Whilst at University I have been diagnosed as Gluten intolerant, being a massive foodie this did come as abit of a disappointment and at times can be abit of a pain in the ass, but I am slowly starting to understand what my body likes and dislikes, and after a few slip ups I have learnt the importance of maintaining a suitable diet. Here are my top tips for all food allergies suffers –
The hardest time of day for me was lunch time, gluten free lunch meal deals are difficult find, and usually there is absolutely no variety, so try and find some lunch ideas that you love and have it all in stock!!
Find support groups online – which often help and advice on all the questions you have. When I first found out, I had too many questions and the list grew and grew as the days went on, so I would endlessly be searching online, is this gluten free? Can I eat this? Is there an alternative to this? Help?? The internet is a massive source of information, whilst not always true, I am sure you can find the answers to all your questions and more.
At first I had a few forgetful slips up, especially after a drink or two, and having people around me who knew did reduce the amount of times I have eaten the wrong thing. Having to think about everything you eat is difficult at first and once it’s in your mouth its too late. Thankfully it does get easier over time, but having friends around to remind you every now and then is very handy.
Lleading up to my diagnoses I felt terrible pretty much everyday, and it was a vicious circle, but I can guarantee your energy levels will rise and you have days when you feel 100% once you start fuelling your body with the right things. Unfortunately having bad days is unavoidable, but I just make sure that I make the most of the good ones.
Being diagnosed doesn’t mean I’ve been restricted it has just forced me to move away from the comfort zone I was in, and my regular eating habits and try news things.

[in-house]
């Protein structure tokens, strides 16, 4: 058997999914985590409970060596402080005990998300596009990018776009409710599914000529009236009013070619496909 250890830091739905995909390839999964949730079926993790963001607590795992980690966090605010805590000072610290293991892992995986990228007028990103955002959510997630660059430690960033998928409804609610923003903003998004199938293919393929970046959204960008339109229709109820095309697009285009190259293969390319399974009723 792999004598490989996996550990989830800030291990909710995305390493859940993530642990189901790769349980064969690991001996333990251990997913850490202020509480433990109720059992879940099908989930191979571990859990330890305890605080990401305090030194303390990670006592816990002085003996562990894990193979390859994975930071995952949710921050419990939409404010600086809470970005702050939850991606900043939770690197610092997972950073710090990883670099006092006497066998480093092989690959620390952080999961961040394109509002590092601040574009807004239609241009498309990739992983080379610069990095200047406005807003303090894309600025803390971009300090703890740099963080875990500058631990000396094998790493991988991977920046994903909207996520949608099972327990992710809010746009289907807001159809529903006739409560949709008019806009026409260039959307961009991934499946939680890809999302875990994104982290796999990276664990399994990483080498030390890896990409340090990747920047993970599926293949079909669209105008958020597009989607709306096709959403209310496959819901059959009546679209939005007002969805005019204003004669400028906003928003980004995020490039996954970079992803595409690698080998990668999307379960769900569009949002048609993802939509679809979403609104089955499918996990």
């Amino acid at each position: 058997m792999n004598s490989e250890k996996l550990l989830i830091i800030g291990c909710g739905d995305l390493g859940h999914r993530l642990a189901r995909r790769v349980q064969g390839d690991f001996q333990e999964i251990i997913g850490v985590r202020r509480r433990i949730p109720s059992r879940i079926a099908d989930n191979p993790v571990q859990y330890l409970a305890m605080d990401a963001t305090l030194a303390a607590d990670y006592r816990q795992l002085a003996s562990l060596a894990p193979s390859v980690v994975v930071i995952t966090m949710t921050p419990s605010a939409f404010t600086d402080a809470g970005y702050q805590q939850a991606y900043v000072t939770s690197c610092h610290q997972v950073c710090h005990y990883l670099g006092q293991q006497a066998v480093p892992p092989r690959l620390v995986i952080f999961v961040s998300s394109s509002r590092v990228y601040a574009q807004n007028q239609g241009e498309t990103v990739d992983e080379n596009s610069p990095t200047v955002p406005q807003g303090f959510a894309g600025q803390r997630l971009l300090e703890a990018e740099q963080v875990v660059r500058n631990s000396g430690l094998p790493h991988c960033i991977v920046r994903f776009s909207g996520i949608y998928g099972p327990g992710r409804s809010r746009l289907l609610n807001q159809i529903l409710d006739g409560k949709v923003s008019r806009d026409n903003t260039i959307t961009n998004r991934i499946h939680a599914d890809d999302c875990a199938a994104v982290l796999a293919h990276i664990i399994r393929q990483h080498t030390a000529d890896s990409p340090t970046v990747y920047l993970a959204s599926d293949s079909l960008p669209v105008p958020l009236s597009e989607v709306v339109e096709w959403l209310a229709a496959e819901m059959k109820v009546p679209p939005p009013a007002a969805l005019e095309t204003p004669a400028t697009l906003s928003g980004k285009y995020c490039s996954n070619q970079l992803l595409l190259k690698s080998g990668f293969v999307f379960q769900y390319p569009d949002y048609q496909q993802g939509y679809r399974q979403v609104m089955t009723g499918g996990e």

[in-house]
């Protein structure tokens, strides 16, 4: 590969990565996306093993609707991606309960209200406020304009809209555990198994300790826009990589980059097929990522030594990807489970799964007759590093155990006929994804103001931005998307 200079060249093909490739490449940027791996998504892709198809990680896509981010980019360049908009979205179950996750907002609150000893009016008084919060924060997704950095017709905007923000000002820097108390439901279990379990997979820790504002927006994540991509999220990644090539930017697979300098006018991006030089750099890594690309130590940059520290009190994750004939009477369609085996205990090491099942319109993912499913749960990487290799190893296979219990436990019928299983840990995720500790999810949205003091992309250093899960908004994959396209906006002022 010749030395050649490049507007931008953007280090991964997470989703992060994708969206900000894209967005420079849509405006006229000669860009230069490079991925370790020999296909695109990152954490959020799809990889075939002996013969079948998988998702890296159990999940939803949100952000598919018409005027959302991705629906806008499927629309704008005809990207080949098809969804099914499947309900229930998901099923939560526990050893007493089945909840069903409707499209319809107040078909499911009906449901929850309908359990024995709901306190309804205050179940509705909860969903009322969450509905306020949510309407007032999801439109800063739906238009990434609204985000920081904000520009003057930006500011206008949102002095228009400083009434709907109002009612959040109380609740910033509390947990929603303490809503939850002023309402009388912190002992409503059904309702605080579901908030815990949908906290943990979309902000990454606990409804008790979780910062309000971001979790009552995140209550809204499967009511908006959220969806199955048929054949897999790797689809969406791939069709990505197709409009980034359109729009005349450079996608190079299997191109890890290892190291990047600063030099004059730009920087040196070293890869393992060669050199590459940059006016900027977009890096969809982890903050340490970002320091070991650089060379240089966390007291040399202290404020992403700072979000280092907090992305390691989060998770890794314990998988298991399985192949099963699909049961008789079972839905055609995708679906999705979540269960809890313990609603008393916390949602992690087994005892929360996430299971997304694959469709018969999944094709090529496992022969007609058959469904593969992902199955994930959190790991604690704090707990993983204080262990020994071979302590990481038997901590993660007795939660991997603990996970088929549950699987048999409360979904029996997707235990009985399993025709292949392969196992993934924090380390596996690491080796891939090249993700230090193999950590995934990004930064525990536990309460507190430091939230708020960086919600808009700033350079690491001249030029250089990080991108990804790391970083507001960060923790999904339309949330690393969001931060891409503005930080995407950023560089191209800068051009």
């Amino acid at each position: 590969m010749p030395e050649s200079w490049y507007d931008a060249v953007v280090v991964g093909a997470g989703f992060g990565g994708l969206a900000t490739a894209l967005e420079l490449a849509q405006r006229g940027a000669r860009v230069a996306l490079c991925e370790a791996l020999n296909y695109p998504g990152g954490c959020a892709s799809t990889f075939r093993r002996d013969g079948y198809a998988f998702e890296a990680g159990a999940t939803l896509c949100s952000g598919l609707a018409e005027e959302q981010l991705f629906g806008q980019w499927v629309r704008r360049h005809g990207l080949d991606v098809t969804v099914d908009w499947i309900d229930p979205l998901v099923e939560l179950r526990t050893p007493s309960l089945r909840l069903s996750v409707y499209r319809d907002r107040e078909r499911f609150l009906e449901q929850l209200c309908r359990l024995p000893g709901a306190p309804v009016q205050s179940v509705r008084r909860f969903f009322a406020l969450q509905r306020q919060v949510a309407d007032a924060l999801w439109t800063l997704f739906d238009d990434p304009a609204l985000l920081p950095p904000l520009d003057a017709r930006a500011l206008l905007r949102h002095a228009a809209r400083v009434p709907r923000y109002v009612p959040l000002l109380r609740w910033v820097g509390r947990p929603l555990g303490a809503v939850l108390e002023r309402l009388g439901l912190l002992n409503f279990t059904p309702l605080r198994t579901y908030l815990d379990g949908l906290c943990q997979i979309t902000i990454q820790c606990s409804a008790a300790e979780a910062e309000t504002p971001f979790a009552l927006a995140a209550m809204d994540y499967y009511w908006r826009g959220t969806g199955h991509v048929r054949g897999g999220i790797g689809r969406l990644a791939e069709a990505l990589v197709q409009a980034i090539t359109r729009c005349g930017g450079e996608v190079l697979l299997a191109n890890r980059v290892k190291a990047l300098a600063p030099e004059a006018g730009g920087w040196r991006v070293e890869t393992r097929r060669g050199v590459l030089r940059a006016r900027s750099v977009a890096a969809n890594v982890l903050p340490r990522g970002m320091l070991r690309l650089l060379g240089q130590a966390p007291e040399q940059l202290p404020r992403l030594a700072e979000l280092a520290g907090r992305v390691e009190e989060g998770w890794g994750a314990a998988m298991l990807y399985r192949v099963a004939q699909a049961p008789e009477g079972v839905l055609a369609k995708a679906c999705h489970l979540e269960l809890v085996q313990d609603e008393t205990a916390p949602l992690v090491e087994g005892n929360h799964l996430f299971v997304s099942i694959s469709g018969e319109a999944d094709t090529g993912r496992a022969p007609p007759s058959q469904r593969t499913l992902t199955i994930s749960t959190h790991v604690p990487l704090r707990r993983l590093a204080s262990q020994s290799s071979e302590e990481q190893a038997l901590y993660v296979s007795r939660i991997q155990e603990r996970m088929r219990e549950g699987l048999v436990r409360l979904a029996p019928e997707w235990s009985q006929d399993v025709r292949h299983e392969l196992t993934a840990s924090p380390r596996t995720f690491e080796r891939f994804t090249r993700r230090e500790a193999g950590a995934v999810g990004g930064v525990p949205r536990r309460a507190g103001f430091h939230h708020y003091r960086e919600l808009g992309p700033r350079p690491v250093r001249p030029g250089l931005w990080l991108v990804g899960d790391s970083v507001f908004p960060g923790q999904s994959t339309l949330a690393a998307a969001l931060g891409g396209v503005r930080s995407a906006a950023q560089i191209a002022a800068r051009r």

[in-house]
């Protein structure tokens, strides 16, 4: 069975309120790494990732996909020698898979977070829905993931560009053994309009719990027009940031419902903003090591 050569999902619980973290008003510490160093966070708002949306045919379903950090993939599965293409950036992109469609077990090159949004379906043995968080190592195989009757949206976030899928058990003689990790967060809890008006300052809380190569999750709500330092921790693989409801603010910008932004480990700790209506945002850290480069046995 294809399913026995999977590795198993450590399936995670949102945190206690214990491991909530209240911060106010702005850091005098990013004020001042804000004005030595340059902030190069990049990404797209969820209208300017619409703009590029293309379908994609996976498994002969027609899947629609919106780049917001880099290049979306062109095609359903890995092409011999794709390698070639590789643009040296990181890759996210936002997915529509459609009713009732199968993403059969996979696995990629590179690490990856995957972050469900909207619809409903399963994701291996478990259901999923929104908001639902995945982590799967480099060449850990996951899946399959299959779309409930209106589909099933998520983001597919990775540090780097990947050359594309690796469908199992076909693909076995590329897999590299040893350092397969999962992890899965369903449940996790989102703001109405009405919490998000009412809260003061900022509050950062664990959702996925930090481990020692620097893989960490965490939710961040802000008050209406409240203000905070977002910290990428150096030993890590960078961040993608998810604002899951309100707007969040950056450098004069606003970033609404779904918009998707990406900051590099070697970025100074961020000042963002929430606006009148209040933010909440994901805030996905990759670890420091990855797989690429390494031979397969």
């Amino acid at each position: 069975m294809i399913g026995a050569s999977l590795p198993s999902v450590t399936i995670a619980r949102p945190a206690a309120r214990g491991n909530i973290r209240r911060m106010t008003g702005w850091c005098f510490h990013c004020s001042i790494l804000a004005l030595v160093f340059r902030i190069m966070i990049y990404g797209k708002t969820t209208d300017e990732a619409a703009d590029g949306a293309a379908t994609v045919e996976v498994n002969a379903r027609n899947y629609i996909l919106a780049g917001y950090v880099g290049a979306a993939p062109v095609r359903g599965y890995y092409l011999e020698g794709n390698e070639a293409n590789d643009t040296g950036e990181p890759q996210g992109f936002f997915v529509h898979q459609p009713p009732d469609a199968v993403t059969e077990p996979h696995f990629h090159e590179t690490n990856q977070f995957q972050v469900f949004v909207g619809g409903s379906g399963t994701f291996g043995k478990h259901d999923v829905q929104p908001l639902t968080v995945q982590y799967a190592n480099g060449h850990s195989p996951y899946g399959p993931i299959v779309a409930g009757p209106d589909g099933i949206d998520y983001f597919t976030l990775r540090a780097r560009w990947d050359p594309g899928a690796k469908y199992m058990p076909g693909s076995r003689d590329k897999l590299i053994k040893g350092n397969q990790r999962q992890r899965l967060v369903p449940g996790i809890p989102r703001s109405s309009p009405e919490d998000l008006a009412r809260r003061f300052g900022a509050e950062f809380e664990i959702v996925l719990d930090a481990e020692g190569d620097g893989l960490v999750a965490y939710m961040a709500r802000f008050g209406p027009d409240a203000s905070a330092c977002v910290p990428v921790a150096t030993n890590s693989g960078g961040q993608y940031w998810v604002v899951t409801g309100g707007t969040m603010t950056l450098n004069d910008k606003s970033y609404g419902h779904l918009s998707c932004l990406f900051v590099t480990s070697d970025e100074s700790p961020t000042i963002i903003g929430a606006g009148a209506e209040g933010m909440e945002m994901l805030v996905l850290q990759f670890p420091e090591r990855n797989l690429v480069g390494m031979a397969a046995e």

It's my first post - and how better to start than by writing about my favourite hobby: Travelling.
This is part of a series of posts that I dedicate to my current most favourite place on earth, Istanbul. In this series I will pretty much publish something similar to a diary, as well as a guide, my personal thoughts and opinions of how things are. The guide will include tips and tricks and all the money related stuff. You can do Istanbul for 8 days in June, for under 300 Euros!
After a year of hard work, everyone deserves a break. I feel it is important to do something outside of town, get a feel for a different place, see how things are somewhere outside of your comfort zone.
Imagine how different it felt being out of Europe? I was wary but at the same time excited about going. I was wary because I have not been to anywhere near Asia in over 15 years! And excited for I have always wanted to see what the fuss on turkey is about!
I was lucky enough to receive the bursary that Kingston University offered. I received full £3,000; £2,000 was a tuition fees waver whereas the other £1,000 went straight to me. I used that as my budget.
I felt it was important to travel on a budget, especially as a student. For this reason, I booked my tickets well in advance, in fact about 6 months prior. Good times to search are straight after Christmas, as I read, and Tuesdays and Wednesday (I cannot remember the reasons). It is also important that when comparing tickets websites like Kayak and Skyscanner are used to give an overall feel for how much you'll be spending. I ended up getting my tickets for £139 without the 25kg luggage allowance and flew with British Airways.
Similarly, I booked my hotel around the same time, 6 months prior to flying, and found a decent one in the Sultanahmet area which was about 7 minute walk from the Hagia Sophia and Blue Mosque. I shared the room with my cousin who travelled with me. We spent a collective 280 Euros on the Hotel which included breakfast. So for flight and hotel I spent £250.
What to look out for in the next post: Planning an itinerary, travelling from the airport to the hotel, eating out, travelling around in Istanbul.